1

Certain expressions of a scalar or string type
are defined to be static. Similarly, certain discrete ranges are defined
to be static, and certain scalar and string subtypes are defined to be
static subtypes. [{*static*} *Static*
means determinable at compile time, using the declared properties or
values of the program entities.] {*constant: See also
static*}

1.a

1.b

For an expression to be static,
it has to be calculable at compile time.

1.c

Only scalar and string expressions
are static.

1.d

To be static, an expression cannot
have any nonscalar, nonstring subexpressions (though it can have nonscalar
constituent names). A static scalar
expression cannot have any nonscalar subexpressions. There is one exception
-- a membership test for a string subtype can be static, and the result
is scalar, even though a subexpression is nonscalar.

1.e

The rules for evaluating static
expressions are designed to maximize portability of static calculations.

2

{*static
(expression)*} A static expression is [a
scalar or string expression that is] one of the following:

3

- a numeric_literal;

3.a

4

- a string_literal of a static string subtype;

4.a

5

- a name that denotes the declaration of a named number or a static constant;

5.a

6

- a function_call whose
*function_*name or*function_*prefix statically denotes a static function, and whose actual parameters, if any (whether given explicitly or by default), are all static expressions;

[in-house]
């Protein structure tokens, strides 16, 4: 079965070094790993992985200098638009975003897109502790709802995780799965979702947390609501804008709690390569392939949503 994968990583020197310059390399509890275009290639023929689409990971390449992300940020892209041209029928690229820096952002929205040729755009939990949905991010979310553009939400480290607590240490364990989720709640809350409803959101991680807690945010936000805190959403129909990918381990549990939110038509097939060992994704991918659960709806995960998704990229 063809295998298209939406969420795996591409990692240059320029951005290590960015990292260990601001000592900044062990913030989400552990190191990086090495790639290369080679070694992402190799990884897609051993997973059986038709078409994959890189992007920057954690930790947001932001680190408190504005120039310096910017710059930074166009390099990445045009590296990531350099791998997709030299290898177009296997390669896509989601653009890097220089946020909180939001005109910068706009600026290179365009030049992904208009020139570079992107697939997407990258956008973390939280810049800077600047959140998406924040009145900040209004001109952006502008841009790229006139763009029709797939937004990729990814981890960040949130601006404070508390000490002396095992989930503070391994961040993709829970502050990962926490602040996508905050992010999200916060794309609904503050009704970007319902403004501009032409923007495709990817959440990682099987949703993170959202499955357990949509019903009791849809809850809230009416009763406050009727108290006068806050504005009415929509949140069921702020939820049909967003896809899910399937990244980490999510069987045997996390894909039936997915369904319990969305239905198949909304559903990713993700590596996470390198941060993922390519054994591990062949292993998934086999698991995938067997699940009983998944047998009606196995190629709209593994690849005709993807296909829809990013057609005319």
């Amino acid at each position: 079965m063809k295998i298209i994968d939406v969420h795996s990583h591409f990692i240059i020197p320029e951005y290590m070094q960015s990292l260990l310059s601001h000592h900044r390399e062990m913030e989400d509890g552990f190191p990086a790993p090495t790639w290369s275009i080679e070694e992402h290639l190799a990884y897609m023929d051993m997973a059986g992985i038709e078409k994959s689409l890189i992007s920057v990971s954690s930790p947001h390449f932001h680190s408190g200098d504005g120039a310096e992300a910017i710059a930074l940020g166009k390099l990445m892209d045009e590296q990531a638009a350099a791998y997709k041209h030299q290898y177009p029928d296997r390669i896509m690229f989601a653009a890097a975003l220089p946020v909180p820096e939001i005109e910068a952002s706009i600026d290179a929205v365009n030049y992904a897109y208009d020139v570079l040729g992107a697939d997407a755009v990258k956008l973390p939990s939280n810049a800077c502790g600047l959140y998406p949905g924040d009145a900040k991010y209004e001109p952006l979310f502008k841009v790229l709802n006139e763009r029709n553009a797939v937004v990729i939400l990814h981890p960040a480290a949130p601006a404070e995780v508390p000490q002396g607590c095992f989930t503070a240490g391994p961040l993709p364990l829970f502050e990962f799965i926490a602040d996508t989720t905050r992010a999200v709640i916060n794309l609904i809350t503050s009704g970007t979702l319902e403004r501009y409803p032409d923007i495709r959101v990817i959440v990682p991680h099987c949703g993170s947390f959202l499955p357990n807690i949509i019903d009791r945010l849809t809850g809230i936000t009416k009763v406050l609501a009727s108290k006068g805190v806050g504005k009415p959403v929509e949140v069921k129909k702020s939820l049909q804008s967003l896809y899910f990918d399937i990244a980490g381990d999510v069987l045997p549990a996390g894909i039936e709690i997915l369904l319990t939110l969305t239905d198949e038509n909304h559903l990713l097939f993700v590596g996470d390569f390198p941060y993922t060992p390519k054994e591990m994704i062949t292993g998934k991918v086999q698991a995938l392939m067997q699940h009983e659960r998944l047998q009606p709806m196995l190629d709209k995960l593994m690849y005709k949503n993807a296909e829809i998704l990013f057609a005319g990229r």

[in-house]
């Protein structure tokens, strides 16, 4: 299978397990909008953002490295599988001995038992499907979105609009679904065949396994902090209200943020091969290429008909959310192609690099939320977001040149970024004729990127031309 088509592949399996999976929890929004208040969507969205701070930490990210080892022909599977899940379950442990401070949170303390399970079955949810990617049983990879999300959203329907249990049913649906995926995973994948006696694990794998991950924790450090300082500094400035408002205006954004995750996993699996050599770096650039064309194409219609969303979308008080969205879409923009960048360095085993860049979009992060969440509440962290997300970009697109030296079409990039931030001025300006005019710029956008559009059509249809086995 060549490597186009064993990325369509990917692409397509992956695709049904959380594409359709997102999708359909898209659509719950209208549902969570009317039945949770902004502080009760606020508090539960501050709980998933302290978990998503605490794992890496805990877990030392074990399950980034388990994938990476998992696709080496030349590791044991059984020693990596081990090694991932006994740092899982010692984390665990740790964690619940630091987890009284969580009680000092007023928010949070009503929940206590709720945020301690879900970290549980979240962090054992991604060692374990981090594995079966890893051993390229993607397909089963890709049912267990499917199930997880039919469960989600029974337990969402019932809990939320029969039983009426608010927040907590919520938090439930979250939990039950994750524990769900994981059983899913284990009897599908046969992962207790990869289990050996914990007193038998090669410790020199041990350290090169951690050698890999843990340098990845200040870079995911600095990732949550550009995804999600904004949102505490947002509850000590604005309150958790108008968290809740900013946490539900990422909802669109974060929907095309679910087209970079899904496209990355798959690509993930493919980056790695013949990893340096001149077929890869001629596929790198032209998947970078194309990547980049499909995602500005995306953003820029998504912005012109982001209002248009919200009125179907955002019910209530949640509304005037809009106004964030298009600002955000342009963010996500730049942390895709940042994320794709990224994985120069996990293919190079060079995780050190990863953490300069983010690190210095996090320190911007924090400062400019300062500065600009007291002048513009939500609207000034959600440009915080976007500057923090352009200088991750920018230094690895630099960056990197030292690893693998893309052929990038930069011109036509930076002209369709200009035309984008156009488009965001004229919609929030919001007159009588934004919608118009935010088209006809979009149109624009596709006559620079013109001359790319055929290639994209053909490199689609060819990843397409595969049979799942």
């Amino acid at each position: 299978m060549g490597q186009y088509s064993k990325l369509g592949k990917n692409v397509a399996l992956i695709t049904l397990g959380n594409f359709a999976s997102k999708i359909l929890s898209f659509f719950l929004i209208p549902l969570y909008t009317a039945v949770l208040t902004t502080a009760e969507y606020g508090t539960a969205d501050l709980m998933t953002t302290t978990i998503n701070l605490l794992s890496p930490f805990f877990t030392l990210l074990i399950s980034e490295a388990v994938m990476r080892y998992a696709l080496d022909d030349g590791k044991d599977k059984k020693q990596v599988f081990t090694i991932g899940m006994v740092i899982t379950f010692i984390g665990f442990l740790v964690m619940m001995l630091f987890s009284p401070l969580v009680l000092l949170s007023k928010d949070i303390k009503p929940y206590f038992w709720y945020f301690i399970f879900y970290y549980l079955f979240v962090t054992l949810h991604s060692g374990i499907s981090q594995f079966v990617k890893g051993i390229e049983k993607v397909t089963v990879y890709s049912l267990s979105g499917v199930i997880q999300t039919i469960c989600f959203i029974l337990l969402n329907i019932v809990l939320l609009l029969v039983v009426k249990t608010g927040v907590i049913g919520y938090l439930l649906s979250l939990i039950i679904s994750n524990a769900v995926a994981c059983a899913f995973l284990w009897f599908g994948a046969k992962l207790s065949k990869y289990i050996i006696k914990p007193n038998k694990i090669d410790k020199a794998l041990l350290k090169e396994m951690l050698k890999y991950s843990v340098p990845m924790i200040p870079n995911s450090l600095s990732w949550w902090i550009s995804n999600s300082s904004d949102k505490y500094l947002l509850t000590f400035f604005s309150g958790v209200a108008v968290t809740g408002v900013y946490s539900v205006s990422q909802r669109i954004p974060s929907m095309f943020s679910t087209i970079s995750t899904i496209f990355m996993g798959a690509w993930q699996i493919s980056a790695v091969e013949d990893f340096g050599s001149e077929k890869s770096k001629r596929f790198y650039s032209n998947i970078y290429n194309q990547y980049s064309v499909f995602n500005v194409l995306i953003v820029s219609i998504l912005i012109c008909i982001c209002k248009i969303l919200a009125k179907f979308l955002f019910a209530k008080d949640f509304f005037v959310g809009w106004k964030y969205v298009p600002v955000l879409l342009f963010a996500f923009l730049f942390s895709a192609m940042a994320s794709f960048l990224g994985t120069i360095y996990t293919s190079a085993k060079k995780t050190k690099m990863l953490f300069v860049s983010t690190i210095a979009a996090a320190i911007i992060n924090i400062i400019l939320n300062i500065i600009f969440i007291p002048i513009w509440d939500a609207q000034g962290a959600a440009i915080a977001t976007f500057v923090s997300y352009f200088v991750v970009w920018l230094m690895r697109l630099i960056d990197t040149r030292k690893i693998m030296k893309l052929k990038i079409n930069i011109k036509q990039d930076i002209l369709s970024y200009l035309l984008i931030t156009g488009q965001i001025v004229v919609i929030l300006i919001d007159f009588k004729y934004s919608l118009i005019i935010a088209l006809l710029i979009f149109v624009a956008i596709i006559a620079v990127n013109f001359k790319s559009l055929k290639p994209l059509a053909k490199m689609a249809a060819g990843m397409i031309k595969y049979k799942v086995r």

6.a

7

- an attribute_reference that denotes a scalar value, and whose prefix denotes a static scalar subtype;

7.a

7.b

An implementation may define the
staticness and other properties of implementation-defined attributes.

8

- an attribute_reference whose prefix statically denotes a statically constrained array object or array subtype, and whose attribute_designator is First, Last, or Length, with an optional dimension;

9

- a type_conversion whose subtype_mark denotes a static scalar subtype, and whose operand is a static expression;

10

- a qualified_expression whose subtype_mark denotes a static [(scalar or string)] subtype, and whose operand is a static expression;

10.a

10.b

11

- a membership test whose simple_expression is a static expression, and whose range is a static range or whose subtype_mark denotes a static [(scalar or string)] subtype;

11.a

12

- a short-circuit control form both of whose relations are static expressions;

13

- a static expression enclosed in parentheses.

13.a

13.b

14

15

- It is a direct_name, expanded name, or character_literal, and it denotes a declaration other than a renaming_declaration; or